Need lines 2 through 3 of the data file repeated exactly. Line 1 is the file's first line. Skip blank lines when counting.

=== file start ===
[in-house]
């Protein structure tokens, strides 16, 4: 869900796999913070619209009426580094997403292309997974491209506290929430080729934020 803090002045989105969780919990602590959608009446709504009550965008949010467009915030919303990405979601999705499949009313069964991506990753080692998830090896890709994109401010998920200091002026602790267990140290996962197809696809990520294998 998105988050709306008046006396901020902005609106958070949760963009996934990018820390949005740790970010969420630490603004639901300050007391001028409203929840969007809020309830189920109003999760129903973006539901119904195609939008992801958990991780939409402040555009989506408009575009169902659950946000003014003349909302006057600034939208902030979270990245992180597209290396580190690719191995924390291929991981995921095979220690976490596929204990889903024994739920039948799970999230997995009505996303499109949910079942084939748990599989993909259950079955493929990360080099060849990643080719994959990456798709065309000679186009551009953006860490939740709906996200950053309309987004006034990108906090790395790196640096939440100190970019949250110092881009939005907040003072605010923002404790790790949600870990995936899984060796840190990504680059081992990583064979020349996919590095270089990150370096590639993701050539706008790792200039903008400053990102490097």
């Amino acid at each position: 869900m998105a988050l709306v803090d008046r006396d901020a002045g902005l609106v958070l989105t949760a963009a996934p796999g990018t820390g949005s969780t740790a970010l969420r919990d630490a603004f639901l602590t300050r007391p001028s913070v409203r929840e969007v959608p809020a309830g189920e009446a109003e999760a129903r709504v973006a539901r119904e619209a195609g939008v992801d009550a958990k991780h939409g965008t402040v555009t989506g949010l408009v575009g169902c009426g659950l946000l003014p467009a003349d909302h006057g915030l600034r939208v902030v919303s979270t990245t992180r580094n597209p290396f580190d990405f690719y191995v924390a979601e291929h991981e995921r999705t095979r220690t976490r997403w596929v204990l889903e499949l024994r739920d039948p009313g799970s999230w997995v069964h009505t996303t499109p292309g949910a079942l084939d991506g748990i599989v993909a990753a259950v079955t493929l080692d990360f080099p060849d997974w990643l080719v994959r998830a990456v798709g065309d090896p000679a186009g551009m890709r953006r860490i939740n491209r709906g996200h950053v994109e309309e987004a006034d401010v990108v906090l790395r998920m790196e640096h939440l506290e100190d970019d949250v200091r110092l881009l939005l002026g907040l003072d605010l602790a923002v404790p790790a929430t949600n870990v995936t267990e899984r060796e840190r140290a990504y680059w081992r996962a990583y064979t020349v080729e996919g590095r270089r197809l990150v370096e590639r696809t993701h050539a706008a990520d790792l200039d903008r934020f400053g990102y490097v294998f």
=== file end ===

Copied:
């Protein structure tokens, strides 16, 4: 869900796999913070619209009426580094997403292309997974491209506290929430080729934020 803090002045989105969780919990602590959608009446709504009550965008949010467009915030919303990405979601999705499949009313069964991506990753080692998830090896890709994109401010998920200091002026602790267990140290996962197809696809990520294998 998105988050709306008046006396901020902005609106958070949760963009996934990018820390949005740790970010969420630490603004639901300050007391001028409203929840969007809020309830189920109003999760129903973006539901119904195609939008992801958990991780939409402040555009989506408009575009169902659950946000003014003349909302006057600034939208902030979270990245992180597209290396580190690719191995924390291929991981995921095979220690976490596929204990889903024994739920039948799970999230997995009505996303499109949910079942084939748990599989993909259950079955493929990360080099060849990643080719994959990456798709065309000679186009551009953006860490939740709906996200950053309309987004006034990108906090790395790196640096939440100190970019949250110092881009939005907040003072605010923002404790790790949600870990995936899984060796840190990504680059081992990583064979020349996919590095270089990150370096590639993701050539706008790792200039903008400053990102490097």
């Amino acid at each position: 869900m998105a988050l709306v803090d008046r006396d901020a002045g902005l609106v958070l989105t949760a963009a996934p796999g990018t820390g949005s969780t740790a970010l969420r919990d630490a603004f639901l602590t300050r007391p001028s913070v409203r929840e969007v959608p809020a309830g189920e009446a109003e999760a129903r709504v973006a539901r119904e619209a195609g939008v992801d009550a958990k991780h939409g965008t402040v555009t989506g949010l408009v575009g169902c009426g659950l946000l003014p467009a003349d909302h006057g915030l600034r939208v902030v919303s979270t990245t992180r580094n597209p290396f580190d990405f690719y191995v924390a979601e291929h991981e995921r999705t095979r220690t976490r997403w596929v204990l889903e499949l024994r739920d039948p009313g799970s999230w997995v069964h009505t996303t499109p292309g949910a079942l084939d991506g748990i599989v993909a990753a259950v079955t493929l080692d990360f080099p060849d997974w990643l080719v994959r998830a990456v798709g065309d090896p000679a186009g551009m890709r953006r860490i939740n491209r709906g996200h950053v994109e309309e987004a006034d401010v990108v906090l790395r998920m790196e640096h939440l506290e100190d970019d949250v200091r110092l881009l939005l002026g907040l003072d605010l602790a923002v404790p790790a929430t949600n870990v995936t267990e899984r060796e840190r140290a990504y680059w081992r996962a990583y064979t020349v080729e996919g590095r270089r197809l990150v370096e590639r696809t993701h050539a706008a990520d790792l200039d903008r934020f400053g990102y490097v294998f």